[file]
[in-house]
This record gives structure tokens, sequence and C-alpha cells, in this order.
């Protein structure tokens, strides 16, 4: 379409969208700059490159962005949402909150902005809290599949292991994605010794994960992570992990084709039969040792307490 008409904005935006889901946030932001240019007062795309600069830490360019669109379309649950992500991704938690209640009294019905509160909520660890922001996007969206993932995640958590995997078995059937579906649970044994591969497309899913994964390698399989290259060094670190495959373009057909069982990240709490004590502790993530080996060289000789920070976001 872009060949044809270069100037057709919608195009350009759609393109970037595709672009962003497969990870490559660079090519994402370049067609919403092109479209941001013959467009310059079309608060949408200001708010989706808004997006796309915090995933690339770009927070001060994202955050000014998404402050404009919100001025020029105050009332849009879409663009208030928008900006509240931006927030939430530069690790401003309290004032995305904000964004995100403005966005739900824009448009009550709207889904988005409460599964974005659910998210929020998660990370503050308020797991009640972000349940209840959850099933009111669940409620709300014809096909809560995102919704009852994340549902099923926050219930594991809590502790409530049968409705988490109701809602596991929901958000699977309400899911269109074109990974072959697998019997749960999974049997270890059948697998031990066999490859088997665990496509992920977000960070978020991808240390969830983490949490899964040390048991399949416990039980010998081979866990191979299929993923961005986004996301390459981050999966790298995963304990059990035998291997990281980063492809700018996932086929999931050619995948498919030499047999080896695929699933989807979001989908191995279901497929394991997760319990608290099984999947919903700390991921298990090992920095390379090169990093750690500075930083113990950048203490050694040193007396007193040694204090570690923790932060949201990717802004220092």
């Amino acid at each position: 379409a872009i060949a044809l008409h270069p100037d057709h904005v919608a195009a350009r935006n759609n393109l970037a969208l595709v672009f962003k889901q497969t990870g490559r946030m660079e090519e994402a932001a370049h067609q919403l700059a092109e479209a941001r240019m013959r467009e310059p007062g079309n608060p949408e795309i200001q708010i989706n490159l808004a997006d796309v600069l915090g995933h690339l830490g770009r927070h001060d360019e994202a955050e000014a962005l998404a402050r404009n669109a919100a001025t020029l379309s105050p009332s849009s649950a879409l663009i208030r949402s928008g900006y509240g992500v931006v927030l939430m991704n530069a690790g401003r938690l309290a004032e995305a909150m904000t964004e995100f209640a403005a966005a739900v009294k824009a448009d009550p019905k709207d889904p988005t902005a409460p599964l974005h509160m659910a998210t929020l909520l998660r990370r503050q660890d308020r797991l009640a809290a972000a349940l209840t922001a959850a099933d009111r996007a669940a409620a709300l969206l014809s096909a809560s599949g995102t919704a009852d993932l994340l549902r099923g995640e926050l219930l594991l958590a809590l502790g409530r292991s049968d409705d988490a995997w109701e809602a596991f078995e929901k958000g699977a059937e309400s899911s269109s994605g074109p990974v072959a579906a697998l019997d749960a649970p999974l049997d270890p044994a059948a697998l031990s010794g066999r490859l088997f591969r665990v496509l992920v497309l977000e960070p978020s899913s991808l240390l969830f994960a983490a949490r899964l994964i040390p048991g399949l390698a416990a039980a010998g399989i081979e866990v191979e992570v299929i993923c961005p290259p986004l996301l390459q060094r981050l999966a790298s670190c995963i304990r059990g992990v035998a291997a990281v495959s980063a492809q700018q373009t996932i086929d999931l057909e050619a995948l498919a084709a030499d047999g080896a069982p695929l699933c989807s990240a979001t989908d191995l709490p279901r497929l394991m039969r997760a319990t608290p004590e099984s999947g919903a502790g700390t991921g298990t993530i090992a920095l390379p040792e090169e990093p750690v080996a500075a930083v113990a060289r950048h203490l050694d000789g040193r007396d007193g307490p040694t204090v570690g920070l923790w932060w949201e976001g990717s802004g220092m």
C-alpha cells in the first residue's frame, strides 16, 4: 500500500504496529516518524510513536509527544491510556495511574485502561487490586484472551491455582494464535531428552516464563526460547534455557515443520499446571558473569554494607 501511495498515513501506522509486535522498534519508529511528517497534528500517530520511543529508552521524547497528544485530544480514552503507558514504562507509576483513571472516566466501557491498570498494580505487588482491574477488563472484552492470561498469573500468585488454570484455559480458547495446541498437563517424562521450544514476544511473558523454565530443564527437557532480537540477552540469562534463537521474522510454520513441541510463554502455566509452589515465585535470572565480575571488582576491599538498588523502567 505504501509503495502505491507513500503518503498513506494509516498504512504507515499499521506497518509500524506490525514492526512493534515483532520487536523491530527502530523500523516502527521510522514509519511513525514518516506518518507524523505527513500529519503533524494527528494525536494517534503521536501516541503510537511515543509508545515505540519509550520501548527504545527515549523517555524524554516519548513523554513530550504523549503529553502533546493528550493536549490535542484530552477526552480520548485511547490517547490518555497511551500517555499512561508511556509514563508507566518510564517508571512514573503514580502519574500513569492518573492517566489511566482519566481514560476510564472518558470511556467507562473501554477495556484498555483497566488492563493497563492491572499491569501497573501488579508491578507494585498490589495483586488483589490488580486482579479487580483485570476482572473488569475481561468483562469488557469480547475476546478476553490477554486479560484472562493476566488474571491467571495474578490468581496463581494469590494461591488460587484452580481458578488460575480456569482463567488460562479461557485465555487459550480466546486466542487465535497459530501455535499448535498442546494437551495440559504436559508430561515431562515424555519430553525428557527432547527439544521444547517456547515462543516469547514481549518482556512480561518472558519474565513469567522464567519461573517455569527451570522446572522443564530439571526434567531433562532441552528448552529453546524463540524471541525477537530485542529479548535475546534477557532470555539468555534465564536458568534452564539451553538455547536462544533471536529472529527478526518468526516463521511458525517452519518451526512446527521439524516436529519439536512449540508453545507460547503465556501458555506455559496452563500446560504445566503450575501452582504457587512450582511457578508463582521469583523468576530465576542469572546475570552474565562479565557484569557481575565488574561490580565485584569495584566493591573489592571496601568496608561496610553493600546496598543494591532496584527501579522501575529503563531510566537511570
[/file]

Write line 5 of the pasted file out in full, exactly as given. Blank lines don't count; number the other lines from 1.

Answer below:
C-alpha cells in the first residue's frame, strides 16, 4: 500500500504496529516518524510513536509527544491510556495511574485502561487490586484472551491455582494464535531428552516464563526460547534455557515443520499446571558473569554494607 501511495498515513501506522509486535522498534519508529511528517497534528500517530520511543529508552521524547497528544485530544480514552503507558514504562507509576483513571472516566466501557491498570498494580505487588482491574477488563472484552492470561498469573500468585488454570484455559480458547495446541498437563517424562521450544514476544511473558523454565530443564527437557532480537540477552540469562534463537521474522510454520513441541510463554502455566509452589515465585535470572565480575571488582576491599538498588523502567 505504501509503495502505491507513500503518503498513506494509516498504512504507515499499521506497518509500524506490525514492526512493534515483532520487536523491530527502530523500523516502527521510522514509519511513525514518516506518518507524523505527513500529519503533524494527528494525536494517534503521536501516541503510537511515543509508545515505540519509550520501548527504545527515549523517555524524554516519548513523554513530550504523549503529553502533546493528550493536549490535542484530552477526552480520548485511547490517547490518555497511551500517555499512561508511556509514563508507566518510564517508571512514573503514580502519574500513569492518573492517566489511566482519566481514560476510564472518558470511556467507562473501554477495556484498555483497566488492563493497563492491572499491569501497573501488579508491578507494585498490589495483586488483589490488580486482579479487580483485570476482572473488569475481561468483562469488557469480547475476546478476553490477554486479560484472562493476566488474571491467571495474578490468581496463581494469590494461591488460587484452580481458578488460575480456569482463567488460562479461557485465555487459550480466546486466542487465535497459530501455535499448535498442546494437551495440559504436559508430561515431562515424555519430553525428557527432547527439544521444547517456547515462543516469547514481549518482556512480561518472558519474565513469567522464567519461573517455569527451570522446572522443564530439571526434567531433562532441552528448552529453546524463540524471541525477537530485542529479548535475546534477557532470555539468555534465564536458568534452564539451553538455547536462544533471536529472529527478526518468526516463521511458525517452519518451526512446527521439524516436529519439536512449540508453545507460547503465556501458555506455559496452563500446560504445566503450575501452582504457587512450582511457578508463582521469583523468576530465576542469572546475570552474565562479565557484569557481575565488574561490580565485584569495584566493591573489592571496601568496608561496610553493600546496598543494591532496584527501579522501575529503563531510566537511570